The performance of the classifiers was determined by means of the receiver operating characteristic (ROC) curve. The goal was to maximise the average area under the ROC curve for the three classifiers. Additionally, a penalty for using a large number of attributes (beyond 30) was introduced. The penalty term p was defined as:

p= (n30 1000 )2

where n is the number of attributes in the solution. Fig. 1 visualises the effect of penalty as the function of the number

978-83-60810-58-3/$25.00 c 2014, IEEE 381


Fig. 1. Penalty as a function of the number of attributes included in the model

of attributes included in the ensemble. Taking into account that the area under the ROC curve should range between 0.5 and 1 and that the baseline solution provided by the competition organisers achieved the score of approximately 0.91, one should conclude that the number of attributes in the ensemble should not be greater than 200 to 300.

The data provided for competition was comprised of 11,582 variables and approximately 50,000 records. For each record a complete set of attributes is available. The distributions of values for the most of variables are heavily unbalanced and that applies to the decision variables as well.


One of the basic challenges in data mining is overfitting [3].

To account for overfitting, I used k-fold cross-validation (CV) [4] embodied in the objective function. I used a simple k-fold CV schema, where data records were assigned to appropriate folds using modulo k operator and the original order of the records in the dataset. I used k-1 folds as a training set and the remaining fold as the test set, repeating it for each fold (round robin). The objective function was calculated based on the average of results for k folds.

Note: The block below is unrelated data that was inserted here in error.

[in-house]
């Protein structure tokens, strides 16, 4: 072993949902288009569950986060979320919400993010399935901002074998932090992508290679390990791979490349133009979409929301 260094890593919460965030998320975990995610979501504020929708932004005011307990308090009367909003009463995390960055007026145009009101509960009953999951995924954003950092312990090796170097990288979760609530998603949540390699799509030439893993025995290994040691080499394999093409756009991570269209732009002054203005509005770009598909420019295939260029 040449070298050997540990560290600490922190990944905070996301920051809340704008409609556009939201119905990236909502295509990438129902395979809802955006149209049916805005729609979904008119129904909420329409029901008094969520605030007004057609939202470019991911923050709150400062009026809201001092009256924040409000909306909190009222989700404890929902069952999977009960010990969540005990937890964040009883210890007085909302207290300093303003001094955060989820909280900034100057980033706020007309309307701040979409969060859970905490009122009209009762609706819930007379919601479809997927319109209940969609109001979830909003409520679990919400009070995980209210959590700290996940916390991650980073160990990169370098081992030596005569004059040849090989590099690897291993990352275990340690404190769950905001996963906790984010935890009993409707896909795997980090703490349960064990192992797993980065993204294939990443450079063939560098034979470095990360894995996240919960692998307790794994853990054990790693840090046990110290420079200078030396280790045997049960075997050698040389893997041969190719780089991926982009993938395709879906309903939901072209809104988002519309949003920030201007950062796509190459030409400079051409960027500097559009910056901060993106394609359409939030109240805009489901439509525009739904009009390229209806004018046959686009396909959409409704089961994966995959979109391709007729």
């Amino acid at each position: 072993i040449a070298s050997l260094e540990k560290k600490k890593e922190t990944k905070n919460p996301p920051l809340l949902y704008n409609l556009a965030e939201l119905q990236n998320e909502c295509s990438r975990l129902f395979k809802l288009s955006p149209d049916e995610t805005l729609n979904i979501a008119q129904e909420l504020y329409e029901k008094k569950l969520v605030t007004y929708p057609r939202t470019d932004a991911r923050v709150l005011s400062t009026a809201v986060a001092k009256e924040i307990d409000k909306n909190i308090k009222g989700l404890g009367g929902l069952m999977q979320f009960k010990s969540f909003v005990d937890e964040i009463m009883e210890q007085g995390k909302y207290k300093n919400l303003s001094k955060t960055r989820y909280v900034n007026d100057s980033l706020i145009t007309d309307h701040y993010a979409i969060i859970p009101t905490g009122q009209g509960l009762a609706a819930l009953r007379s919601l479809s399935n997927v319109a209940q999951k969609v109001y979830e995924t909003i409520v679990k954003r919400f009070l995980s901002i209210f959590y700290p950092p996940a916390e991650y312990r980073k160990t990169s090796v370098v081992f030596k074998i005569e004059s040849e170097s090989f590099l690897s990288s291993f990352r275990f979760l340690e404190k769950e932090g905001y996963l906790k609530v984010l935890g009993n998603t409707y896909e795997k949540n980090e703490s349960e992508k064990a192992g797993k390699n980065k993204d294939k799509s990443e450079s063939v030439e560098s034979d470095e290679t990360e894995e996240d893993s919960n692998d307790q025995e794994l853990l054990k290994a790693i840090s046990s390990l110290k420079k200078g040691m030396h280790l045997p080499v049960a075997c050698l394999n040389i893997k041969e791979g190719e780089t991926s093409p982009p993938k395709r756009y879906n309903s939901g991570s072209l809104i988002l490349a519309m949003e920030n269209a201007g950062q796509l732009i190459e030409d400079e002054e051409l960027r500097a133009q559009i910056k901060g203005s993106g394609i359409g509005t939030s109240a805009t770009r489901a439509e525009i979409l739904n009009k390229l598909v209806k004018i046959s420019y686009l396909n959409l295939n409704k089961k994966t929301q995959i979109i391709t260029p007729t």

I experimented with different values for k, as generally there is no widely accepted way to determine a good value of k.

It is believed, that good values depend on the problem and particular dataset. In fact, I varied values for k for different steps. For the first step I used k=10, for the second step I used k=5, while for the third step I used k=3. While the change for the change between the first and second step was dictated just by the desire to avoid artefacts coming from the k selection, the reason for the change to k=3 was a result of simple investigation I decided to do after the second step: I evaluated performance of the same algorithm run with different CV settings: n=3,4,5,7, and 13 using the competition submission website that allowed to get feedback based on the evaluation set. I noticed that the results for n=3 and n=4 produced the same solution that scored better on the competition leaderboard than the solutions achieved using